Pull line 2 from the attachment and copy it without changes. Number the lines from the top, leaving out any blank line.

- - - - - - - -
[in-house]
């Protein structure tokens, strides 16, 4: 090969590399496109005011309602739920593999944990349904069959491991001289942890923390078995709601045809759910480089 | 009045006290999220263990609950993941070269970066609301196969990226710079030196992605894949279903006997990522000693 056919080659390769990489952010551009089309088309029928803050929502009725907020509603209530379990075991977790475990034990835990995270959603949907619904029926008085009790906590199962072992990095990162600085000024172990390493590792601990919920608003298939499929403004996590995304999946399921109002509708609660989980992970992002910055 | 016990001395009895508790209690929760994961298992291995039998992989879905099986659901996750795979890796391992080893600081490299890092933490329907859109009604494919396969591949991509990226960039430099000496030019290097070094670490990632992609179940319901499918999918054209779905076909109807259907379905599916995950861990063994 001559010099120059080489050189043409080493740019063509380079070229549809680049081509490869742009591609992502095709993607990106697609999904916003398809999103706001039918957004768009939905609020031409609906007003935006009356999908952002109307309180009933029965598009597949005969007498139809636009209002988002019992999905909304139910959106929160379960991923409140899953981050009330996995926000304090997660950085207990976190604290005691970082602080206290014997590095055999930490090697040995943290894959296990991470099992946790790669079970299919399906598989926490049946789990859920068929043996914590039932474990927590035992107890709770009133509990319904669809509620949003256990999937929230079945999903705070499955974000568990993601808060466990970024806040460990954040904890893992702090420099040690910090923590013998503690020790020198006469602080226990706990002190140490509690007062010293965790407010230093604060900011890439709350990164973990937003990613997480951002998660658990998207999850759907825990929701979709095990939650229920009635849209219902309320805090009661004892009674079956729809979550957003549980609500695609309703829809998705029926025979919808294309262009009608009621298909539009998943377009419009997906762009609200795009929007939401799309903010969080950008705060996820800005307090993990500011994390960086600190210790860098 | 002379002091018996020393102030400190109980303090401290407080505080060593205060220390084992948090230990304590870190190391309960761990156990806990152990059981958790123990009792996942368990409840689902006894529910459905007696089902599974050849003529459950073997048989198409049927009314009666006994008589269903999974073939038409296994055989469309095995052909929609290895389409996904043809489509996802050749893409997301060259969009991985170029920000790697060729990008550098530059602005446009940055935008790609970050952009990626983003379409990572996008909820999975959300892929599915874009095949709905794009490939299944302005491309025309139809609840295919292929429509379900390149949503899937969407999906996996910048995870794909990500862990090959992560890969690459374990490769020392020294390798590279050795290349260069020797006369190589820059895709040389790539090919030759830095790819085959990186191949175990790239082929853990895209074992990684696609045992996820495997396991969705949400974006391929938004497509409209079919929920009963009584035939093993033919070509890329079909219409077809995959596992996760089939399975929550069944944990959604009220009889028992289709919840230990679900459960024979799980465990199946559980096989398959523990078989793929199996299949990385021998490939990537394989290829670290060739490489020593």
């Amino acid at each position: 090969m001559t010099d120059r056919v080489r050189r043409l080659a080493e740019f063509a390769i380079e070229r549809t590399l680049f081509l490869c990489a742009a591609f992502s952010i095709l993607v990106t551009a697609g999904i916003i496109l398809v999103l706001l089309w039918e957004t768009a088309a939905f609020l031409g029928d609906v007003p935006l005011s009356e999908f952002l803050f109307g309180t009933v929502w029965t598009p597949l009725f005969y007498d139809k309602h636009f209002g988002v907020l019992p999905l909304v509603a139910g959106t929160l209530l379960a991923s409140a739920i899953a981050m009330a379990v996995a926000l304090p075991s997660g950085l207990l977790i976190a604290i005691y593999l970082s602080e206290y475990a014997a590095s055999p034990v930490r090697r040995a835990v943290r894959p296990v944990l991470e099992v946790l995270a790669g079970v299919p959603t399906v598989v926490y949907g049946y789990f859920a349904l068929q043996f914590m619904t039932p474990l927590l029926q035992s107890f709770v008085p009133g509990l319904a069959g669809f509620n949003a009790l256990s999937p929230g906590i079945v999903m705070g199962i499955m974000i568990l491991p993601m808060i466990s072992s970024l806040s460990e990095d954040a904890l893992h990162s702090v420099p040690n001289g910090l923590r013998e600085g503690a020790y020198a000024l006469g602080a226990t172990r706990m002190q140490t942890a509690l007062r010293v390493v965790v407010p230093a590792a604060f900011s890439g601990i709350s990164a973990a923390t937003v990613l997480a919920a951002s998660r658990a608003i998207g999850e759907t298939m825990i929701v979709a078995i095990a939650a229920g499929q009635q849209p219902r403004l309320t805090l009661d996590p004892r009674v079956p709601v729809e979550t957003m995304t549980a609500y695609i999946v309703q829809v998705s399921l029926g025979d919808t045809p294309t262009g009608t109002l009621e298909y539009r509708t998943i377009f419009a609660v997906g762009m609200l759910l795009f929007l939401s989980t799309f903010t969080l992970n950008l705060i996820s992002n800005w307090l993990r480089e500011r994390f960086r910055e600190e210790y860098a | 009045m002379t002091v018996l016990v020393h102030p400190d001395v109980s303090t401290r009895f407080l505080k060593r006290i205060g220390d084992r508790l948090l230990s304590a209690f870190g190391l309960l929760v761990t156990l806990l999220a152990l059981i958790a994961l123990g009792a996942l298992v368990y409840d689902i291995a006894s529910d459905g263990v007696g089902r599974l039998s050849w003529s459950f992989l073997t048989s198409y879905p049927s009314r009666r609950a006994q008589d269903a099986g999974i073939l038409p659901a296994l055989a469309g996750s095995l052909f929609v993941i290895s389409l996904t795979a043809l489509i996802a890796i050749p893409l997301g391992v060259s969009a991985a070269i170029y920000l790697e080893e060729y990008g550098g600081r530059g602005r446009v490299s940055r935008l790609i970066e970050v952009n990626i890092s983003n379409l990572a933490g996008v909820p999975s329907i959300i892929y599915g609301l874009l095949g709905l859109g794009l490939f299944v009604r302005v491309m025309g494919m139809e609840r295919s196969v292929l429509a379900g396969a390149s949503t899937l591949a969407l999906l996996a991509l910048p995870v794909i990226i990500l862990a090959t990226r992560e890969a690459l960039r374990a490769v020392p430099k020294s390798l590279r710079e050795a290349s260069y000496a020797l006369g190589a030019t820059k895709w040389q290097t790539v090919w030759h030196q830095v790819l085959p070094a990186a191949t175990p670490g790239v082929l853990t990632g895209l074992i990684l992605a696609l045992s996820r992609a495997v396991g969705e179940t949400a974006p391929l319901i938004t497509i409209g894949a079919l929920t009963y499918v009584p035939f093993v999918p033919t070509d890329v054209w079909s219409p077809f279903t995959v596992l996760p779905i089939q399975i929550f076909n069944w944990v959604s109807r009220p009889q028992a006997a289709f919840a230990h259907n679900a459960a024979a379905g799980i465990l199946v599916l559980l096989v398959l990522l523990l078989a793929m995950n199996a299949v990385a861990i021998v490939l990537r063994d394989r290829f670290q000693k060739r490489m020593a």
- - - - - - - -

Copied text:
């Protein structure tokens, strides 16, 4: 090969590399496109005011309602739920593999944990349904069959491991001289942890923390078995709601045809759910480089 | 009045006290999220263990609950993941070269970066609301196969990226710079030196992605894949279903006997990522000693 056919080659390769990489952010551009089309088309029928803050929502009725907020509603209530379990075991977790475990034990835990995270959603949907619904029926008085009790906590199962072992990095990162600085000024172990390493590792601990919920608003298939499929403004996590995304999946399921109002509708609660989980992970992002910055 | 016990001395009895508790209690929760994961298992291995039998992989879905099986659901996750795979890796391992080893600081490299890092933490329907859109009604494919396969591949991509990226960039430099000496030019290097070094670490990632992609179940319901499918999918054209779905076909109807259907379905599916995950861990063994 001559010099120059080489050189043409080493740019063509380079070229549809680049081509490869742009591609992502095709993607990106697609999904916003398809999103706001039918957004768009939905609020031409609906007003935006009356999908952002109307309180009933029965598009597949005969007498139809636009209002988002019992999905909304139910959106929160379960991923409140899953981050009330996995926000304090997660950085207990976190604290005691970082602080206290014997590095055999930490090697040995943290894959296990991470099992946790790669079970299919399906598989926490049946789990859920068929043996914590039932474990927590035992107890709770009133509990319904669809509620949003256990999937929230079945999903705070499955974000568990993601808060466990970024806040460990954040904890893992702090420099040690910090923590013998503690020790020198006469602080226990706990002190140490509690007062010293965790407010230093604060900011890439709350990164973990937003990613997480951002998660658990998207999850759907825990929701979709095990939650229920009635849209219902309320805090009661004892009674079956729809979550957003549980609500695609309703829809998705029926025979919808294309262009009608009621298909539009998943377009419009997906762009609200795009929007939401799309903010969080950008705060996820800005307090993990500011994390960086600190210790860098 | 002379002091018996020393102030400190109980303090401290407080505080060593205060220390084992948090230990304590870190190391309960761990156990806990152990059981958790123990009792996942368990409840689902006894529910459905007696089902599974050849003529459950073997048989198409049927009314009666006994008589269903999974073939038409296994055989469309095995052909929609290895389409996904043809489509996802050749893409997301060259969009991985170029920000790697060729990008550098530059602005446009940055935008790609970050952009990626983003379409990572996008909820999975959300892929599915874009095949709905794009490939299944302005491309025309139809609840295919292929429509379900390149949503899937969407999906996996910048995870794909990500862990090959992560890969690459374990490769020392020294390798590279050795290349260069020797006369190589820059895709040389790539090919030759830095790819085959990186191949175990790239082929853990895209074992990684696609045992996820495997396991969705949400974006391929938004497509409209079919929920009963009584035939093993033919070509890329079909219409077809995959596992996760089939399975929550069944944990959604009220009889028992289709919840230990679900459960024979799980465990199946559980096989398959523990078989793929199996299949990385021998490939990537394989290829670290060739490489020593």